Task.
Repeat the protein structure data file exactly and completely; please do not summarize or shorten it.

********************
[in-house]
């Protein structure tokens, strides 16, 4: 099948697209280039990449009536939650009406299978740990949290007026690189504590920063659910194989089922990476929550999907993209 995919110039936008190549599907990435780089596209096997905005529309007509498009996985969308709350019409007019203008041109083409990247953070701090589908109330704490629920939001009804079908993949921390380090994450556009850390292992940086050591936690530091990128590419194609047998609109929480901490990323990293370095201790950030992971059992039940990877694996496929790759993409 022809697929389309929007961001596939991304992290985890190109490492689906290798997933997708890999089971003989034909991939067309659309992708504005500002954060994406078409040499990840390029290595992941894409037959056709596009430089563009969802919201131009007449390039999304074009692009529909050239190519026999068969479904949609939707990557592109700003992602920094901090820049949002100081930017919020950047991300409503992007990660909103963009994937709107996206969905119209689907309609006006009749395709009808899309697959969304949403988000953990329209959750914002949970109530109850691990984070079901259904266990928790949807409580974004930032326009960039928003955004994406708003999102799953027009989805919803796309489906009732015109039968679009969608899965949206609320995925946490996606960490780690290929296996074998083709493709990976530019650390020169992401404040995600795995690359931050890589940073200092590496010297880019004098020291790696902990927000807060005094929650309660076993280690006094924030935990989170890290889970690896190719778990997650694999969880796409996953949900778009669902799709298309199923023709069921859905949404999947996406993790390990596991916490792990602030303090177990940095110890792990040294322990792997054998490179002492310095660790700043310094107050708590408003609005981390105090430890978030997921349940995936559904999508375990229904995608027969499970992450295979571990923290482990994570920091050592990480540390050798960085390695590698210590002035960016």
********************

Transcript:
[in-house]
């Protein structure tokens, strides 16, 4: 099948697209280039990449009536939650009406299978740990949290007026690189504590920063659910194989089922990476929550999907993209 995919110039936008190549599907990435780089596209096997905005529309007509498009996985969308709350019409007019203008041109083409990247953070701090589908109330704490629920939001009804079908993949921390380090994450556009850390292992940086050591936690530091990128590419194609047998609109929480901490990323990293370095201790950030992971059992039940990877694996496929790759993409 022809697929389309929007961001596939991304992290985890190109490492689906290798997933997708890999089971003989034909991939067309659309992708504005500002954060994406078409040499990840390029290595992941894409037959056709596009430089563009969802919201131009007449390039999304074009692009529909050239190519026999068969479904949609939707990557592109700003992602920094901090820049949002100081930017919020950047991300409503992007990660909103963009994937709107996206969905119209689907309609006006009749395709009808899309697959969304949403988000953990329209959750914002949970109530109850691990984070079901259904266990928790949807409580974004930032326009960039928003955004994406708003999102799953027009989805919803796309489906009732015109039968679009969608899965949206609320995925946490996606960490780690290929296996074998083709493709990976530019650390020169992401404040995600795995690359931050890589940073200092590496010297880019004098020291790696902990927000807060005094929650309660076993280690006094924030935990989170890290889970690896190719778990997650694999969880796409996953949900778009669902799709298309199923023709069921859905949404999947996406993790390990596991916490792990602030303090177990940095110890792990040294322990792997054998490179002492310095660790700043310094107050708590408003609005981390105090430890978030997921349940995936559904999508375990229904995608027969499970992450295979571990923290482990994570920091050592990480540390050798960085390695590698210590002035960016």